Every business owner knows that getting paid by your customers is not easy. Imagine this scenario…
A major customer of yours goes broke. You are left with a heap of money outstanding and all those months of gently chasing them for payment have been completely WASTED.
The consequences include major cashflow issues and potential payment defaults of your own. Now others are relying upon you for getting paid.
You are now seriously concerned about your ability to pay your own creditors. Just to rub salt into the wound, the liquidator of your major customer is claiming that payments you received in the previous 6 months are preferences – you are being asked to repay these amounts!
Your suppliers and subcontractors will ensure they are getting paid…
Creditors you have personally guaranteed may now start to call on that guarantee. Your business might not be able to survive. What’s more, despite being a director you may be held personally liable for several items. You are faced with personal insolvency and your family home is now at risk.
It is the stuff of nightmares.
When we have spoken to clients who have fallen victims to these situations, they usually admit:
- I had a feeling this might have been coming for some time now…
- I wish I had been tougher when asking for payment earlier on…
If your customer is facing financial distress, there will often be excuses, empty promises, slow or delayed payments, and/or invoice part payments (for example, 50% of the amount due or a ’round sum’ payment of $2,000 or $5,000 and the promise of the balance being paid in due course). Round sum payments, which can’t be matched to specific invoices, was used as an indicator of insolvency in an infamous court case where insolvency was determined (ASIC vs Plymin & Ors 2003).
This is normally enough to keep suppliers and subcontractors content enough to keep working or supplying. However, the amount owed overall gets bigger and bigger…
Too little, too late – take back control…
All too often, subcontractors only become afraid and stop work once they realise that they will never get the balance of money owed to them. To take back control, it’s important to recognise the warning signs early and:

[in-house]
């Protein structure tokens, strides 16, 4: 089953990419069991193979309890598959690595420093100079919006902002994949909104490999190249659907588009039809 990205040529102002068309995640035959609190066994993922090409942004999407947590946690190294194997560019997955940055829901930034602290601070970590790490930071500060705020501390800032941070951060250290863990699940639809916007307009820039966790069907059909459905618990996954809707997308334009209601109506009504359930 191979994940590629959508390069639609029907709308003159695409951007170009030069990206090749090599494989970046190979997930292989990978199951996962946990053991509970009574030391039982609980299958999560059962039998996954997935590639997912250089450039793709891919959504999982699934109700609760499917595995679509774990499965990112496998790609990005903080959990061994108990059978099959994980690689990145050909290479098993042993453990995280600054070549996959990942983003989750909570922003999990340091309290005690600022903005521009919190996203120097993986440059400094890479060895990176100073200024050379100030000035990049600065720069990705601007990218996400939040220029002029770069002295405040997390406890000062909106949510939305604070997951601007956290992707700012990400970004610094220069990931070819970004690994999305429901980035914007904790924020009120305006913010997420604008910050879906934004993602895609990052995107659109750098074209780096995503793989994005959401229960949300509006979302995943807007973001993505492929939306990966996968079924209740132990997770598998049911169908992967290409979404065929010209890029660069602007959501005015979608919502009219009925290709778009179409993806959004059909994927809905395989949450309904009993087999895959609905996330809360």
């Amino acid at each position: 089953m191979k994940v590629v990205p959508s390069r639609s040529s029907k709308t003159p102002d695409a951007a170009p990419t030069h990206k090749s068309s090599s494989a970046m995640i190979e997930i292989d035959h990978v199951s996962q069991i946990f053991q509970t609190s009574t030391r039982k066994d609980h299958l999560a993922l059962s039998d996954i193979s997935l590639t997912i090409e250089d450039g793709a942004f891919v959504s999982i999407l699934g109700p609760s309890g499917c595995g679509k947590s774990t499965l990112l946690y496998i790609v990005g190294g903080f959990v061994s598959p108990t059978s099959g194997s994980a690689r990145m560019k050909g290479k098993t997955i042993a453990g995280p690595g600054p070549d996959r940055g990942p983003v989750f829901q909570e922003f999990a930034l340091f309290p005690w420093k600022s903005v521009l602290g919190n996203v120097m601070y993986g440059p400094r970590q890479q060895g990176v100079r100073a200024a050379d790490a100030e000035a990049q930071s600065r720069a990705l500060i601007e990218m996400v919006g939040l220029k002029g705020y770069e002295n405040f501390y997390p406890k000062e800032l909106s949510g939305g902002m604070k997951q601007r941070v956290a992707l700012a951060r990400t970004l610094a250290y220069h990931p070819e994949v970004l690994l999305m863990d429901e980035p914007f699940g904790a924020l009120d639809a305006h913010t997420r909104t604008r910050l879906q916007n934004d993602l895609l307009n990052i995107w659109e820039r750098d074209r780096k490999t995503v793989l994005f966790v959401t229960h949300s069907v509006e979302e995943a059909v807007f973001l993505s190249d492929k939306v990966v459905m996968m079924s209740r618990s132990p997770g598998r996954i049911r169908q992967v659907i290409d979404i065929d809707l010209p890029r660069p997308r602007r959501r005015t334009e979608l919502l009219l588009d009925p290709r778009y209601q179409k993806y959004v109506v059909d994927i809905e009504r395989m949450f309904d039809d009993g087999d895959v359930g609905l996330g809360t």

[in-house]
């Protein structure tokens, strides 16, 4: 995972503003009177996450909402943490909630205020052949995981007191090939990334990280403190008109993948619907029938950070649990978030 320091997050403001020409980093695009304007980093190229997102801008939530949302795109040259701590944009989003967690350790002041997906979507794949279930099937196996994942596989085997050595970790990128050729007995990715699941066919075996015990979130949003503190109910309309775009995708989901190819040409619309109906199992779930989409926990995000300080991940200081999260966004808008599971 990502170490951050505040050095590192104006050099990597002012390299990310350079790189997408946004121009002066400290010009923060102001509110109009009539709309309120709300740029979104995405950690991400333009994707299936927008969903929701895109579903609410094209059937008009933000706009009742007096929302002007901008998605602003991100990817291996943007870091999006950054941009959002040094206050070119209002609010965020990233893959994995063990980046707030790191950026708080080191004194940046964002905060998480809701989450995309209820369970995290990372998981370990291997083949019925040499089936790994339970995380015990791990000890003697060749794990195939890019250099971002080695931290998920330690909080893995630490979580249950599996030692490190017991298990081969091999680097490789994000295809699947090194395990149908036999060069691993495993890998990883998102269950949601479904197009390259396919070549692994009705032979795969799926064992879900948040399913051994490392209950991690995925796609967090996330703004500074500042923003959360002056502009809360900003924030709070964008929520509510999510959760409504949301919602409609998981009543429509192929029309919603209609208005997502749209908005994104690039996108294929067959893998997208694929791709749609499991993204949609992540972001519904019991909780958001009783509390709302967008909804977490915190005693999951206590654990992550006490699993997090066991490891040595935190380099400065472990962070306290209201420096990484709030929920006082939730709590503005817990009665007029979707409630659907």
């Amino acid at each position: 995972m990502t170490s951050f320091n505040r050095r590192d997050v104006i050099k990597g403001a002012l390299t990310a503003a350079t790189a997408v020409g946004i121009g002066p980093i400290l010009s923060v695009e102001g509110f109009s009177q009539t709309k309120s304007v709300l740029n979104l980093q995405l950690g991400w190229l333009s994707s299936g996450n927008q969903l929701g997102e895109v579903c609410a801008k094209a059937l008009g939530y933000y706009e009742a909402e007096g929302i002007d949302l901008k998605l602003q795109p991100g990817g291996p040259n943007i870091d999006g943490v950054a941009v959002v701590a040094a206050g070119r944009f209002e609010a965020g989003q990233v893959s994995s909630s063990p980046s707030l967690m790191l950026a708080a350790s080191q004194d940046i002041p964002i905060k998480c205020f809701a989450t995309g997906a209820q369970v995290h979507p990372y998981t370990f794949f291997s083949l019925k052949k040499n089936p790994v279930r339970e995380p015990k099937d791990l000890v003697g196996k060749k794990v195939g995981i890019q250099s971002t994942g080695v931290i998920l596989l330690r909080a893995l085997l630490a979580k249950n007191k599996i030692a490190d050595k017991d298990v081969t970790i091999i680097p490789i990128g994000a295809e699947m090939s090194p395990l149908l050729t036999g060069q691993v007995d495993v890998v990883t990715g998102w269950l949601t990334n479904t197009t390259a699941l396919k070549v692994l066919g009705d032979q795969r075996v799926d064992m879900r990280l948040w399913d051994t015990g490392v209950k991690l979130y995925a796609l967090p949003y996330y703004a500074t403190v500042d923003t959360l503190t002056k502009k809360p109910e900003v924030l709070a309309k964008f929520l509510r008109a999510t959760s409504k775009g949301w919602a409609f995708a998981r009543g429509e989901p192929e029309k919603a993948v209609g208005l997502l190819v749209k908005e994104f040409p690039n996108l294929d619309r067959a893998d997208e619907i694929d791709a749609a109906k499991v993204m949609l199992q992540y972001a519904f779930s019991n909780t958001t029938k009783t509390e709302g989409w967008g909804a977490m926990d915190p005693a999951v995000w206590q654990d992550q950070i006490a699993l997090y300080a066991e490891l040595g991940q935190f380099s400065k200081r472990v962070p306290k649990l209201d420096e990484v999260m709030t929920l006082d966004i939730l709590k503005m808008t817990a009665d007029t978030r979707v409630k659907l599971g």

- Just cease work. Don’t seek to please a customer who is not paying you. Wait for payment.
- On short notice advise the client that can’t work due to cashflow. A powerful and useful tool. Be brazen.
- Seek alternate work and reduce the number of work hours working for the customer deliberately. Hedge your bets.
- Instruct a debt collector (a little bit of good cop, bad cop – just blame your accountant for this…).
History favours the brave in these situations. Those who stand up for their rights usually always get paid first.
Won a major customer?
It’s exciting to pick up new work. It’s still important, however, to make sure that you will get paid for your goods and/or services. In the case of your customer entering liquidation, you will rank at the very bottom (unless you register a security interest on the PPSR). Any available funds in the liquidation (after assets have been realised) will be first used to pay your customer’s employees and then any other banks and financiers (in priority to you). Even the liquidator gets paid before the unsecured creditors (suppliers and subcontractors).
Here’s some useful information which should help you stay vigilant:
- Do a credit check on their business. Banks and finance companies do this, why wouldn’t you?
- Obtain advice about the PPSR and whether you can register a security interest.
- Get references or speak to industry bodies and trade associations. Do some research yourself on who you know that works with them.
- Tell them your payment terms right from the start. Set a credit limit that appropriates for your own business – ideally, this is an amount you can afford to lose in the worst-case scenario.
- Ensure they complete a credit application. If you don’t have one, get one drawn up by a lawyer.
- Bear in mind that your customer may have been placed on stop by one of your competitors. It’s worth asking why they want to change suppliers and use you instead.
- Make sure all communication is in writing, especially your payment terms. If they step outside of your payment terms, then simply advise them that you have to cease work.
It is important not to become complacent when you pick up a client. It might be an exciting time but you still have to follow all the processes. It is worth spending the time at the start to ensure everything is set up properly.
If you’re unsure how to set these things in motion for your business, speak with us. We can help you get your processes right each time you pick up a new client.